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17 March 2016 Stoichiometry of Excreta and Excretion Rates of a Stream-dwelling Plethodontid Salamander
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Nutrient recycling by fish and amphibians can contribute significantly to ecosystem processes in freshwater ecosystems. Variation in the components that comprise excreta and the factors that control excretion rates may result in differences in the rates and ratios of nutrients excreted by these taxa. These factors can subsequently influence the ecological role of fish and amphibians in freshwater systems. We assessed the composition of excreta of larval Eurycea cirrigera in six headwater streams, and investigated the influence of body size, organismal stoichiometry, and stream nutrient concentrations on mass-specific excretion rates. Excretion components and excretion rates of E. cirrigera were compared to fish in stream and river systems. Excretion of urea comprised the majority of excreted waste in E. cirrigera. This is considerably different from freshwater fish, where the majority of excreted nitrogenous waste is in the form of NH4. Excretion of NH4, soluble reactive phosphorus (SRP), and urea by E. cirrigera differed across streams. Body size was the most important predictor of excretion rates of NH4 and the ratio of N:P in the larvae of E. cirrigera, and no other variables tested influenced the rates of excretion. These estimates reveal larval stream-dwelling plethodontids' excretion rates of inorganic nutrients (NH4 and SRP) are lower compared to fish in similar systems. However, the contributions of urea (organic forms of nitrogen) are higher. Considering many headwater streams are fishless, stream-dwelling plethodontids, such as E. cirrigera, could represent a primary method of nutrient recycling of limiting nutrients in headwater streams, particularly more labile forms of organic nitrogen.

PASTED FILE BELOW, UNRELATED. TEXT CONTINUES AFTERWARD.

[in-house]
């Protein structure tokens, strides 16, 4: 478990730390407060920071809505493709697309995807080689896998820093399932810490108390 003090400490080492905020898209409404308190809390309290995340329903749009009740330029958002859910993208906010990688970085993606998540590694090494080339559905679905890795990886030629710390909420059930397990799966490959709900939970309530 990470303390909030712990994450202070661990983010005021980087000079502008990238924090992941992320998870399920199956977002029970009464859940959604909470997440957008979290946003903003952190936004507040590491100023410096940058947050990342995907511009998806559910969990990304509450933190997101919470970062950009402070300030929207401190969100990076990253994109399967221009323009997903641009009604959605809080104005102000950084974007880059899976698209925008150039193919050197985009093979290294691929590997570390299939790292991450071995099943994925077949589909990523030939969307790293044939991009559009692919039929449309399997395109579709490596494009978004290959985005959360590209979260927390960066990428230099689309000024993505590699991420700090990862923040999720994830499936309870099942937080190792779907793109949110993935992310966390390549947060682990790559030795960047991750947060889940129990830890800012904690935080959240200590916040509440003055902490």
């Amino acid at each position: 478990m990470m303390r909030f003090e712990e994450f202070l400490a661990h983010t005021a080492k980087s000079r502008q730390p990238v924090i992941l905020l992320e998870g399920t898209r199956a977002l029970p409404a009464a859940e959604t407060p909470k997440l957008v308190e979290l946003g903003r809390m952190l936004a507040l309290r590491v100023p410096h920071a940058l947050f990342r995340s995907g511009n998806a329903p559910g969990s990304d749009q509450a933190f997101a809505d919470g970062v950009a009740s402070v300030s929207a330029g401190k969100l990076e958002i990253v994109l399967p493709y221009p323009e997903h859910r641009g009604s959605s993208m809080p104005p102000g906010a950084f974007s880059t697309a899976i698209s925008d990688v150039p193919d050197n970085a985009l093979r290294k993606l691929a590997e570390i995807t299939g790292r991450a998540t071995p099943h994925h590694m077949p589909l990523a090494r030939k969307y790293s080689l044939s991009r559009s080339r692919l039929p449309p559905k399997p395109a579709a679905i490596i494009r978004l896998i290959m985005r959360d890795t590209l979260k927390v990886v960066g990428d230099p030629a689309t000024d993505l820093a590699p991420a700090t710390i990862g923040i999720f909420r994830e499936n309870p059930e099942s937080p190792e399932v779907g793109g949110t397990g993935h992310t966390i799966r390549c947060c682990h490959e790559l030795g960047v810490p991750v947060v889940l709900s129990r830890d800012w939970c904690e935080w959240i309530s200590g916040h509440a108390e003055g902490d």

Joseph R. Milanovich and Matthew E. Hopton "Stoichiometry of Excreta and Excretion Rates of a Stream-dwelling Plethodontid Salamander," Copeia 104(1), 26-34, (17 March 2016).
Received: 18 February 2014; Accepted: 1 January 2015; Published: 17 March 2016

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